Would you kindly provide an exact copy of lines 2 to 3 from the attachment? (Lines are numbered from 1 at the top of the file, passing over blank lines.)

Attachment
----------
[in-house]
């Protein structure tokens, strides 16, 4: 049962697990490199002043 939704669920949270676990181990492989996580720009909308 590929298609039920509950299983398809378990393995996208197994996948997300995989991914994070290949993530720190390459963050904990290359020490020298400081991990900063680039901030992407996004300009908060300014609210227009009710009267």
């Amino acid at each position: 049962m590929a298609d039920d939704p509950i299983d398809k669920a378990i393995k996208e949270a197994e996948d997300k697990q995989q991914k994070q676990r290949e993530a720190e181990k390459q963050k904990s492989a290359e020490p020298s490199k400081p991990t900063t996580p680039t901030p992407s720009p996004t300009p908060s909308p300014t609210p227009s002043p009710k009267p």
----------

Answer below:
């Protein structure tokens, strides 16, 4: 049962697990490199002043 939704669920949270676990181990492989996580720009909308 590929298609039920509950299983398809378990393995996208197994996948997300995989991914994070290949993530720190390459963050904990290359020490020298400081991990900063680039901030992407996004300009908060300014609210227009009710009267």
């Amino acid at each position: 049962m590929a298609d039920d939704p509950i299983d398809k669920a378990i393995k996208e949270a197994e996948d997300k697990q995989q991914k994070q676990r290949e993530a720190e181990k390459q963050k904990s492989a290359e020490p020298s490199k400081p991990t900063t996580p680039t901030p992407s720009p996004t300009p908060s909308p300014t609210p227009s002043p009710k009267p």